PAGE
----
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17 OCTOBER 2013

UK Media, Communication and Cultural Studies Association

"MeCCSA is the subject association for the field of media, communication and cultural studies in UK Higher Education. Membership is open to all who teach and research these subjects in HE institutions, via either institutional or individual membership. The field includes film and TV studies, media production, journalism, radio, photography, creative writing, publishing, interactive media and the web; and it includes higher education for media practice as well as for media studies."

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19992007 • AMPE • Arts and Humanities Research Council • Association of Media Practice Educators (AMPE) • communication field • communications associationcommunications conferenceconferenceCreative Skillsetcreative writingcultural studiesEconomic and Social Research Council • film and TV studies • HEhigher educationHigher Education Funding Council • Higher Education Funding Councils • interactive media • Journal of Media Practice • journalismLeeds Metropolitan University • MeCCSA • Media Communication and Cultural Studies Association • media practice • media practice education • media productionmedia studiesphotography • practice-based education • practice-based researchpublishingQuality Assurance Agencyradio • subject association • subject sector association • tertiary sector • UK • UK Higher Education • University of Coventry • University of Lincoln • web publishing

CONTRIBUTOR

Simon Perkins
12 FEBRUARY 2013

Reanimating cultural heritage: digital repatriation, knowledge networks and civil society strengthening in post-conflict Sierra Leone

"The Reanimating Cultural Heritage project reintroduced these objects to both Sierra Leoneans and a wider audience, thereby creating a platform for future recovery of the Sierra Leone cultural heritage sector. The project, led by Dr Paul Basu, created an innovative digital heritage resource to provide digital access to the Sierra Leonean collections of the project's partner institutions (the British Museum, Brighton Museum and Art Gallery, Glasgow Museums, World Museum Liverpool, the British Library Sound Archive, and the Sierra Leone National Museum). The resulting www.sierraleoneheritage.org resource provides high quality images and enhanced information for over 3,500 Sierra Leonean objects from these museum collections.

Taking seemingly 'lifeless' museum objects, gathering dust in little–visited stores or displays, the project 'reanimated' them digitally by showing them alongside contextualising video, images, sounds and other media, 'reanimating' a traditional mask, for example, through video footage of a masquerade dance performance. The majority of the videos were made by Sierra Leoneans themselves, following participatory videomaking workshops. This ensured that a wide range of Sierra Leonean voices could be heard, from school children to weavers to religious leaders. Through integrating social networking technologies into the resource, visitors are able to comment and engage in dialogue about the objects and associated cultural practices."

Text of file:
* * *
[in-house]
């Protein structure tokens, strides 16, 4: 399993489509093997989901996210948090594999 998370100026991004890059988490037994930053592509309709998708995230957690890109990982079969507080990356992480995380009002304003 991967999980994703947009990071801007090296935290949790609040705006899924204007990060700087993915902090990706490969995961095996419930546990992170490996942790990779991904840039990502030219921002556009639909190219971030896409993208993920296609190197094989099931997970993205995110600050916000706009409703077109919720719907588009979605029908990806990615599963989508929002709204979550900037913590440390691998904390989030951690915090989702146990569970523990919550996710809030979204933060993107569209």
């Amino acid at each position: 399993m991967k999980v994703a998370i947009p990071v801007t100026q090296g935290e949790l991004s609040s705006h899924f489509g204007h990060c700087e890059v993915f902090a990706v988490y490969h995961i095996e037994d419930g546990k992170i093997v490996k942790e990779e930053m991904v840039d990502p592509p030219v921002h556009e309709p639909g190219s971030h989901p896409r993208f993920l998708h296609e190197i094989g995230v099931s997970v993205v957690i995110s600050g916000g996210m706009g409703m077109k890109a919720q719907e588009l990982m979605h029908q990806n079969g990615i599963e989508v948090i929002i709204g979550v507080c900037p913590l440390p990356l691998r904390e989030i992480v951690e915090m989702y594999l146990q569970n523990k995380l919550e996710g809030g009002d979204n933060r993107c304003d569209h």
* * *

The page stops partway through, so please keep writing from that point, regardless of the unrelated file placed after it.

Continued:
(Arts & Humanities Research Council, 04/09/2012)

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2012AHRCArts and Humanities Research Council • Brighton Museum and Art Gallery • British Library Sound Archive • British Museum • comment and engage • cultural heritagecultural practicesdance performance • dialogue about objects • digital access • digital heritage • digital heritage resource • engage in dialogue • Glasgow Museums • mask • masquerade • museum collectionsmuseum objects • participatory videomaking workshops • Paul Basu • re-animating • reanimating • Reanimating Cultural Heritage • research project • Sierra Leone • Sierra Leone National Museum • social networking technologies • World Museum Liverpoo

CONTRIBUTOR

Simon Perkins
06 JULY 2012

New Horizons: Current Developments in Research Practice

"BIAD's Research Summer School is now in its third year, and has established itself as a popular annual event that introduces researchers to current trends and issues in research.

This year's programme will feature the latest developments in research practice and consider how they apply to research in art and design. It will cover new approaches, such as digital and video research, and issues of current interest around publishing, the Research Excellence Framework, and the impact of art and design research beyond academia–including how research operates in the real world.

There will be plenty of opportunity to debate, both with the speakers and with colleagues and fellow researchers, and the programme will include opportunities for networking."

(Birmingham Institute of Art and Design, 2012 Summer School)

TAGS

2012Arts and Humanities Research Councilbeyond academiaBIAD • BIAD Summer School • BirminghamBirmingham Institute of Art and DesignChris Smith • current developments in research practice • design researcher • digital and video research • Educational Technology at the Open University • how research operates • impact case studies • impact of art and design research • issues in research • Journal of Visual Art Practiceknowledge acquired from real-world settings • London Metropolitan University • Mark Llewellyn • Martin Weller • new horizonspublishingResearch Excellence Frameworkresearch in art and design • research networking • research practice • research summer school • research themesresearcherssummer schooltrendsUK • Visual Arts Practice Research Group

CONTRIBUTOR

Simon Perkins